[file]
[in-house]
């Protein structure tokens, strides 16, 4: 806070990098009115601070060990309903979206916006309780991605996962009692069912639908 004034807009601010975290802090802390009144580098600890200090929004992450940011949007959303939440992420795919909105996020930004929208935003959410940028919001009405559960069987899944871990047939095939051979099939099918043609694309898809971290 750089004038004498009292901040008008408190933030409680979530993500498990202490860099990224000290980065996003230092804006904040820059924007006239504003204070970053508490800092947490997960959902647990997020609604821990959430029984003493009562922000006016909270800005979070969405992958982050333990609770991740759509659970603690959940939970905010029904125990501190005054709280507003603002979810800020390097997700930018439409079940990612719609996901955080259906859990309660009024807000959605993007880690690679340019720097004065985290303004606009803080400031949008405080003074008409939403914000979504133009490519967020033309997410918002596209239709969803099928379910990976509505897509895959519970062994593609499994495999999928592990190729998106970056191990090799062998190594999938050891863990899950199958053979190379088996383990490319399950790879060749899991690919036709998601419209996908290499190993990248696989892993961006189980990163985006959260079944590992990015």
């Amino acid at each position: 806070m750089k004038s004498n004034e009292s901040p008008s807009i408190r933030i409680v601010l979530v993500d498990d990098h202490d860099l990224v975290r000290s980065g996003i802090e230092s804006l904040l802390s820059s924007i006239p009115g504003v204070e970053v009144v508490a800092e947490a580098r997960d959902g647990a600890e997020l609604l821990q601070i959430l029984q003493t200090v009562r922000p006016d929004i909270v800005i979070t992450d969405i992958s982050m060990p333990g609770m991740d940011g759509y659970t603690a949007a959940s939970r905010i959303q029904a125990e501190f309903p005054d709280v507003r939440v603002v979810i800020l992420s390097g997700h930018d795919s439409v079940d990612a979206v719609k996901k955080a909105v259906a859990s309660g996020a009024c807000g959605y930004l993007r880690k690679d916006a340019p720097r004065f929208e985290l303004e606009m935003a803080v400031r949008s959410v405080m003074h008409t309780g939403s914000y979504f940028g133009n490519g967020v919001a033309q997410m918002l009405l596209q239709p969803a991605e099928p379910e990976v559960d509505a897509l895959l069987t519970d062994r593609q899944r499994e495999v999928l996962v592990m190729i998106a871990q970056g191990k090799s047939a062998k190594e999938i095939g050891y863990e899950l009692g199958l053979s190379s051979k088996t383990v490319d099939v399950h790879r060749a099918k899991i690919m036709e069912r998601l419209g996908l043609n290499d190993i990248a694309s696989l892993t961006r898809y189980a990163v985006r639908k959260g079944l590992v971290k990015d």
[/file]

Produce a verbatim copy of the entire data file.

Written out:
[in-house]
């Protein structure tokens, strides 16, 4: 806070990098009115601070060990309903979206916006309780991605996962009692069912639908 004034807009601010975290802090802390009144580098600890200090929004992450940011949007959303939440992420795919909105996020930004929208935003959410940028919001009405559960069987899944871990047939095939051979099939099918043609694309898809971290 750089004038004498009292901040008008408190933030409680979530993500498990202490860099990224000290980065996003230092804006904040820059924007006239504003204070970053508490800092947490997960959902647990997020609604821990959430029984003493009562922000006016909270800005979070969405992958982050333990609770991740759509659970603690959940939970905010029904125990501190005054709280507003603002979810800020390097997700930018439409079940990612719609996901955080259906859990309660009024807000959605993007880690690679340019720097004065985290303004606009803080400031949008405080003074008409939403914000979504133009490519967020033309997410918002596209239709969803099928379910990976509505897509895959519970062994593609499994495999999928592990190729998106970056191990090799062998190594999938050891863990899950199958053979190379088996383990490319399950790879060749899991690919036709998601419209996908290499190993990248696989892993961006189980990163985006959260079944590992990015």
């Amino acid at each position: 806070m750089k004038s004498n004034e009292s901040p008008s807009i408190r933030i409680v601010l979530v993500d498990d990098h202490d860099l990224v975290r000290s980065g996003i802090e230092s804006l904040l802390s820059s924007i006239p009115g504003v204070e970053v009144v508490a800092e947490a580098r997960d959902g647990a600890e997020l609604l821990q601070i959430l029984q003493t200090v009562r922000p006016d929004i909270v800005i979070t992450d969405i992958s982050m060990p333990g609770m991740d940011g759509y659970t603690a949007a959940s939970r905010i959303q029904a125990e501190f309903p005054d709280v507003r939440v603002v979810i800020l992420s390097g997700h930018d795919s439409v079940d990612a979206v719609k996901k955080a909105v259906a859990s309660g996020a009024c807000g959605y930004l993007r880690k690679d916006a340019p720097r004065f929208e985290l303004e606009m935003a803080v400031r949008s959410v405080m003074h008409t309780g939403s914000y979504f940028g133009n490519g967020v919001a033309q997410m918002l009405l596209q239709p969803a991605e099928p379910e990976v559960d509505a897509l895959l069987t519970d062994r593609q899944r499994e495999v999928l996962v592990m190729i998106a871990q970056g191990k090799s047939a062998k190594e999938i095939g050891y863990e899950l009692g199958l053979s190379s051979k088996t383990v490319d099939v399950h790879r060749a099918k899991i690919m036709e069912r998601l419209g996908l043609n290499d190993i990248a694309s696989l892993t961006r898809y189980a990163v985006r639908k959260g079944l590992v971290k990015d």